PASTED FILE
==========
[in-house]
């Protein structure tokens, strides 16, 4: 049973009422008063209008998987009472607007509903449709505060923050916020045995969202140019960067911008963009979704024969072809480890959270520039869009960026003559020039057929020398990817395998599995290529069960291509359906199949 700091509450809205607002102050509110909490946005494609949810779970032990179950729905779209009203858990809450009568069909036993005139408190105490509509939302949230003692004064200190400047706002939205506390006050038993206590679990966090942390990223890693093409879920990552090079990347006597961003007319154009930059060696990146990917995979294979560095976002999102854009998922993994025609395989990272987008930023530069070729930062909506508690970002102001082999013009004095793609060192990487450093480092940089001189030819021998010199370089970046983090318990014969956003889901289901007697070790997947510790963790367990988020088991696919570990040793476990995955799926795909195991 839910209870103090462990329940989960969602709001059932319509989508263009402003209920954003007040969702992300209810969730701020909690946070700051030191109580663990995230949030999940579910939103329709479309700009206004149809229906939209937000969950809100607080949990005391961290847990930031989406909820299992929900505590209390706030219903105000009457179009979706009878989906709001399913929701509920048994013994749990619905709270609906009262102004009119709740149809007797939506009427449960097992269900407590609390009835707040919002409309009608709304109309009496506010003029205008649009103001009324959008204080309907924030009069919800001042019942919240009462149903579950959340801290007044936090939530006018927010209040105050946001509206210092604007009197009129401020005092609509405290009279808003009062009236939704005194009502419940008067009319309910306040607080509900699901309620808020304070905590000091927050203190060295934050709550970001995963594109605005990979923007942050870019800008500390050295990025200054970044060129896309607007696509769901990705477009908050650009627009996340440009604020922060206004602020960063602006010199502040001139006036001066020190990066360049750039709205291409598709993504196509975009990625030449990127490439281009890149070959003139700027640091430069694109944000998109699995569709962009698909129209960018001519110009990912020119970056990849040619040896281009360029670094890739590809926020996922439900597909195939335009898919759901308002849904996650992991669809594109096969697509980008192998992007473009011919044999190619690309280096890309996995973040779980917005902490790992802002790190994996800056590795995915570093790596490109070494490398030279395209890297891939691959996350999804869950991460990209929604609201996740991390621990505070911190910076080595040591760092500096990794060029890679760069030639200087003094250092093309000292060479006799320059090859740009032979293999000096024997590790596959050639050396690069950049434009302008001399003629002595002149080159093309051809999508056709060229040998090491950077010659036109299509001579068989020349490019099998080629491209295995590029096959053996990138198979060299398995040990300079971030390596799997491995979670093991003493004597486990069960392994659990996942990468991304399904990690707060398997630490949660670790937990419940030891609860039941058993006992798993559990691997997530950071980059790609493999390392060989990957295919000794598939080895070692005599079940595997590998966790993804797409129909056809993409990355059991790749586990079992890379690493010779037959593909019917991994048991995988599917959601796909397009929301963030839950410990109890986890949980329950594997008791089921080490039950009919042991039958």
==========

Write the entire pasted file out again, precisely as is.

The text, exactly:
[in-house]
């Protein structure tokens, strides 16, 4: 049973009422008063209008998987009472607007509903449709505060923050916020045995969202140019960067911008963009979704024969072809480890959270520039869009960026003559020039057929020398990817395998599995290529069960291509359906199949 700091509450809205607002102050509110909490946005494609949810779970032990179950729905779209009203858990809450009568069909036993005139408190105490509509939302949230003692004064200190400047706002939205506390006050038993206590679990966090942390990223890693093409879920990552090079990347006597961003007319154009930059060696990146990917995979294979560095976002999102854009998922993994025609395989990272987008930023530069070729930062909506508690970002102001082999013009004095793609060192990487450093480092940089001189030819021998010199370089970046983090318990014969956003889901289901007697070790997947510790963790367990988020088991696919570990040793476990995955799926795909195991 839910209870103090462990329940989960969602709001059932319509989508263009402003209920954003007040969702992300209810969730701020909690946070700051030191109580663990995230949030999940579910939103329709479309700009206004149809229906939209937000969950809100607080949990005391961290847990930031989406909820299992929900505590209390706030219903105000009457179009979706009878989906709001399913929701509920048994013994749990619905709270609906009262102004009119709740149809007797939506009427449960097992269900407590609390009835707040919002409309009608709304109309009496506010003029205008649009103001009324959008204080309907924030009069919800001042019942919240009462149903579950959340801290007044936090939530006018927010209040105050946001509206210092604007009197009129401020005092609509405290009279808003009062009236939704005194009502419940008067009319309910306040607080509900699901309620808020304070905590000091927050203190060295934050709550970001995963594109605005990979923007942050870019800008500390050295990025200054970044060129896309607007696509769901990705477009908050650009627009996340440009604020922060206004602020960063602006010199502040001139006036001066020190990066360049750039709205291409598709993504196509975009990625030449990127490439281009890149070959003139700027640091430069694109944000998109699995569709962009698909129209960018001519110009990912020119970056990849040619040896281009360029670094890739590809926020996922439900597909195939335009898919759901308002849904996650992991669809594109096969697509980008192998992007473009011919044999190619690309280096890309996995973040779980917005902490790992802002790190994996800056590795995915570093790596490109070494490398030279395209890297891939691959996350999804869950991460990209929604609201996740991390621990505070911190910076080595040591760092500096990794060029890679760069030639200087003094250092093309000292060479006799320059090859740009032979293999000096024997590790596959050639050396690069950049434009302008001399003629002595002149080159093309051809999508056709060229040998090491950077010659036109299509001579068989020349490019099998080629491209295995590029096959053996990138198979060299398995040990300079971030390596799997491995979670093991003493004597486990069960392994659990996942990468991304399904990690707060398997630490949660670790937990419940030891609860039941058993006992798993559990691997997530950071980059790609493999390392060989990957295919000794598939080895070692005599079940595997590998966790993804797409129909056809993409990355059991790749586990079992890379690493010779037959593909019917991994048991995988599917959601796909397009929301963030839950410990109890986890949980329950594997008791089921080490039950009919042991039958």